The U.S. Navy christened its newest Expeditionary Sea Base vessel USNS Miguel Keith (ESB 5) during a ceremony on Oct. 19, at General Dynamics NASSCO facility in San Diego, CA.
The vessel is named in honor of Marine Corps Vietnam veteran and Medal of Honor recipient Miguel Keith. She is the first ship to bear the name and was announced by the then U.S. Secretary of the Navy, Richard V. Spencer during a ceremony in National Harbor, Maryland on Nov. 4, 2017.
Retired Gen. Walter E. Boomer, USMC, 24th assistant commandant of the Marine Corps, delivered the ceremony’s principal address. In a time-honored Navy tradition, Keith’s mother Eliadora Delores Keith, who serves as the ship’s sponsor, broke a bottle of sparkling wine across the bow to formally christen the ship.
Keith was born in San Antonio, Texas in 1951. He left North High School in Omaha, Nebraska, in December 1968, and enlisted in the U.S. Marine Corps Reserve at Omaha Jan. 21, 1969. He was discharged on April 30, 1969, and enlisted in the regular Marine Corps on May 1, 1969.
In 1969, Keith served as a machine gunner with Combined Action Platoon 132, III Marine Amphibious Force in Quang Ngai Province, Republic of Vietnam. He was promoted to the rank of Lance Corporal on April 1, 1970.
He was severely wounded on the morning of May 8, 1970, when his platoon came under a heavy-ground attack. Despite being injured in the attack and open to hostile fire, he continued to engage the enemy with heavy machine gun (HMG) fire.
Keith’s efforts resulted in him killing three attackers and dispersing two remaining adversaries. Despite receiving further serious injuries caused by an enemy grenade, he continued to advance upon an estimated 25 enemy soldiers, killing four and dispersing the rest.
Keith was mortally wounded, but his performance in the face of overwhelming odds contributed, in no small measure, to the success of his platoon defeating a numerically superior enemy force.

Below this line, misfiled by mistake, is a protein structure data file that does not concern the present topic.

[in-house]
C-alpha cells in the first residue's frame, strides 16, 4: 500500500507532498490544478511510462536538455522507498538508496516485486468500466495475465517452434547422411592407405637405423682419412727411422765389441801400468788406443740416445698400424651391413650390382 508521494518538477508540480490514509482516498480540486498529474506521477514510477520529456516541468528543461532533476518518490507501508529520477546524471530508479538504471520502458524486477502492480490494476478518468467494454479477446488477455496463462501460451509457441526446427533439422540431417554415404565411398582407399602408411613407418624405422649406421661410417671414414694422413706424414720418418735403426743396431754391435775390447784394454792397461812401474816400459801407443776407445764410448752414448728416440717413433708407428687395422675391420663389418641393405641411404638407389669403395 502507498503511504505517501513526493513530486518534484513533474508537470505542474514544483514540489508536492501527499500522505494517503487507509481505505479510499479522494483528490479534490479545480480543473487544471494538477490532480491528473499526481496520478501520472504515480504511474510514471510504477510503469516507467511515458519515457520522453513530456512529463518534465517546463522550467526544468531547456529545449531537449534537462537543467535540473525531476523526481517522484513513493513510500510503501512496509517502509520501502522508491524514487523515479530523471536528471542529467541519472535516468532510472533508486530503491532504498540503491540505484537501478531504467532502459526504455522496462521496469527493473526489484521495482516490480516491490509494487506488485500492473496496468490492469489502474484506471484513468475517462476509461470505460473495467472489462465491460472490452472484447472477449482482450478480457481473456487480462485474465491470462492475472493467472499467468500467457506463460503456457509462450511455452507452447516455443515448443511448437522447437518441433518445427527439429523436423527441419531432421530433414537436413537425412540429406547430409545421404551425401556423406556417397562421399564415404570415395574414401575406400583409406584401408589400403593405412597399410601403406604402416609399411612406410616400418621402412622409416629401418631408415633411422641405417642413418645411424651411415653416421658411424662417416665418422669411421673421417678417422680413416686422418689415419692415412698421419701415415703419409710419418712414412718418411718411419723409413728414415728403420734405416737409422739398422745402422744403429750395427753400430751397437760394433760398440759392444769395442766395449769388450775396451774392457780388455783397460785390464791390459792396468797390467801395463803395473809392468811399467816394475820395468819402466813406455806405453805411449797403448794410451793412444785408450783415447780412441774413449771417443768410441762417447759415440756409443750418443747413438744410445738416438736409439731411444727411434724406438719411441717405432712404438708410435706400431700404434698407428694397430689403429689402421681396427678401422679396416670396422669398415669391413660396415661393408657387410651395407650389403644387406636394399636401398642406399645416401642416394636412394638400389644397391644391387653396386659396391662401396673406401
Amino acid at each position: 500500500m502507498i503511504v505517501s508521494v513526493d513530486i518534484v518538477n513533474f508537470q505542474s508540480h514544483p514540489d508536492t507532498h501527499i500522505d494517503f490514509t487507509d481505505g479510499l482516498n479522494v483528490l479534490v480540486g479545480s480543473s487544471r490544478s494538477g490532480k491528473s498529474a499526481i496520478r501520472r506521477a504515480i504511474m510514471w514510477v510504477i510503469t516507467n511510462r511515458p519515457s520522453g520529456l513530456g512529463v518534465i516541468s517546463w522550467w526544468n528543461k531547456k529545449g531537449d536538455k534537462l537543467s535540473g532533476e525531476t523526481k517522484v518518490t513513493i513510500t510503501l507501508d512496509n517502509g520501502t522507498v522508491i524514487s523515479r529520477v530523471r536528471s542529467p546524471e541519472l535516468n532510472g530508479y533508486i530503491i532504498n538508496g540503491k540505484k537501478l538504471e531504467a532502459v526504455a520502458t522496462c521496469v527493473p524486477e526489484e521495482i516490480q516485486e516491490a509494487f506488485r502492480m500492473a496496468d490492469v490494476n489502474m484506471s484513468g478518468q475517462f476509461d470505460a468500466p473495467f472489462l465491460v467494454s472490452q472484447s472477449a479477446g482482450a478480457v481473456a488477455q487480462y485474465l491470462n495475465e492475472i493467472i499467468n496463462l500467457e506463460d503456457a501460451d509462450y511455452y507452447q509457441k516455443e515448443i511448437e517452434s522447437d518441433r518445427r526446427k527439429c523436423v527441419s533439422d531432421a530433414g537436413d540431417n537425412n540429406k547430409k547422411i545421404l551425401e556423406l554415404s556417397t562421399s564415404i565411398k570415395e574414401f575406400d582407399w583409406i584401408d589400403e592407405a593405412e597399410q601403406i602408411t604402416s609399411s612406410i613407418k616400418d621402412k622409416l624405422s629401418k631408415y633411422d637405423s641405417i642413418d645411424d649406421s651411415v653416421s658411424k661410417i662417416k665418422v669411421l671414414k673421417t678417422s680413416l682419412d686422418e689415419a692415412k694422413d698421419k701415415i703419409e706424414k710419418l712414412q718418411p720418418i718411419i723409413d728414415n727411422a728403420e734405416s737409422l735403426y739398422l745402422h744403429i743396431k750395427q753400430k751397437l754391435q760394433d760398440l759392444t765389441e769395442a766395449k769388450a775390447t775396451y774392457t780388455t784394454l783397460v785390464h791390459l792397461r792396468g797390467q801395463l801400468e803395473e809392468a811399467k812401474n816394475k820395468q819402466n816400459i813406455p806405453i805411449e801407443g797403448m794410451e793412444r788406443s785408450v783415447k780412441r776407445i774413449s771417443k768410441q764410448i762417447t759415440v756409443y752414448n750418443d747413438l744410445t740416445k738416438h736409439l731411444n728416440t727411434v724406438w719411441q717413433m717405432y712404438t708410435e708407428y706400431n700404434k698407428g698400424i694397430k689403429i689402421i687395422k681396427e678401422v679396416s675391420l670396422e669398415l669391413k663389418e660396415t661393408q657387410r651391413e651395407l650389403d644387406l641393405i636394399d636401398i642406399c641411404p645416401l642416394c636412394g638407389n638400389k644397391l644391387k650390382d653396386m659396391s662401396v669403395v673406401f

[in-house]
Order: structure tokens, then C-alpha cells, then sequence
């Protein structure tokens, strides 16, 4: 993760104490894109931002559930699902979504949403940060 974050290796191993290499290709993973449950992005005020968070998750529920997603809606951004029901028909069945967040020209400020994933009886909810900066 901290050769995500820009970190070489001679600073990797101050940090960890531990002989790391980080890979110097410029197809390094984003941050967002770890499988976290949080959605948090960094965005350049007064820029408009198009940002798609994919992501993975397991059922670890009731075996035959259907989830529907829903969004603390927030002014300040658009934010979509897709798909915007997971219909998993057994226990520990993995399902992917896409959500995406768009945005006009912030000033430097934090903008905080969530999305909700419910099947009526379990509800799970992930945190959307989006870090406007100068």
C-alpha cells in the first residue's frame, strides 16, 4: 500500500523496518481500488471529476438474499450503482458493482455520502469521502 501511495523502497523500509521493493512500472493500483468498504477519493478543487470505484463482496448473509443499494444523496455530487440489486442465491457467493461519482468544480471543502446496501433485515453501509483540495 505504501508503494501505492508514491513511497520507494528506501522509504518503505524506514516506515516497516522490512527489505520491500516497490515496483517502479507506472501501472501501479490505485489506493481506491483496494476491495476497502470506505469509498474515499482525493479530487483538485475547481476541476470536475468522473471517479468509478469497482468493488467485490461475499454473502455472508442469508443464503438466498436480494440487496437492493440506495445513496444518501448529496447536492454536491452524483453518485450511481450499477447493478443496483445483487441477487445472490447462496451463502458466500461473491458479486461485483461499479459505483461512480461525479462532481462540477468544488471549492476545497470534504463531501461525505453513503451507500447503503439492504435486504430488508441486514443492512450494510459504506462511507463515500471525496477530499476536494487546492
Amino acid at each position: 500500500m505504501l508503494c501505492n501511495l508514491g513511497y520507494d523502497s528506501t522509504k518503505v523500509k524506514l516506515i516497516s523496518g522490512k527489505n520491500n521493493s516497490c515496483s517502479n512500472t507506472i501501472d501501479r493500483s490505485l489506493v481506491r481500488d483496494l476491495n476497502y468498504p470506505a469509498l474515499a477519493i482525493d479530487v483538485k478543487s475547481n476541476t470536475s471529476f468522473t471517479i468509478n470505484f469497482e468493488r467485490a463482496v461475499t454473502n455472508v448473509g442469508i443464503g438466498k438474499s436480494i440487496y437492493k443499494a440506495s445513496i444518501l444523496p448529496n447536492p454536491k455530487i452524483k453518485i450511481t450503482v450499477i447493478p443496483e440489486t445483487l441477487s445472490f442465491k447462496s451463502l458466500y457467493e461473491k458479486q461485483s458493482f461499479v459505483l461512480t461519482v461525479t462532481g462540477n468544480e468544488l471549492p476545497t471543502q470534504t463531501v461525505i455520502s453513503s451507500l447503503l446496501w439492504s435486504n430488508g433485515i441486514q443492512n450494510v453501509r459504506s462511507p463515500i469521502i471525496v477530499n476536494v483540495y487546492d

ESB class ships are highly flexible, modular platforms optimized to support a variety of maritime-based missions including Special Operations Force (SOF) and Airborne Mine Counter Measures (AMCM) support operations in addition to humanitarian support and sustainment of traditional military missions.
Built by General Dynamics NASSCO, the Montford Point-class is comprised of five ships across two variants: expeditionary transfer dock (ESD) and expeditionary sea base (ESB). USNS Montford Point (T-ESD 1), USNS John Glenn (T-ESD 2), and USS Lewis B. Puller (ESB 3), and USNS Hershel “Woody” Williams (ESB 4) have been delivered to the fleet.
Miguel Keith is the third platform of the ESB variant and is scheduled to be delivered later this year. The keel laying for the vessel was conducted on Jan. 30 last year.
The 784-foot-long vessel has an aviation hangar and a 52,000 sq. ft. flight deck that includes four operating spots capable of landing MV-22 Osprey and MH-53E Sea Stallion equivalent helicopters, accommodations, workspaces, and ordnance storage for an embarked force. The platform will also provide enhanced command and control, communications, computers, and intelligence capabilities to support embarked force mission planning and execution. The reconfigurable mission deck area can store embarked force equipment including mine sleds and rigid hull inflatable boats.
The ESB vessels are/will be operated by the Navy’s Military Sealift Command (MSC) with predominantly civilian crews, with the exception of USS Lewis B. Puller, which owing to the nature of her operations, was commissioned and now operated directly by the Navy with USN crews. After commissioning on 17 August 2017 in Bahrain, Lewis B. Puller’s prefix changed from USNS to USS and her hull designation changed from T-ESB-3 to ESB-3.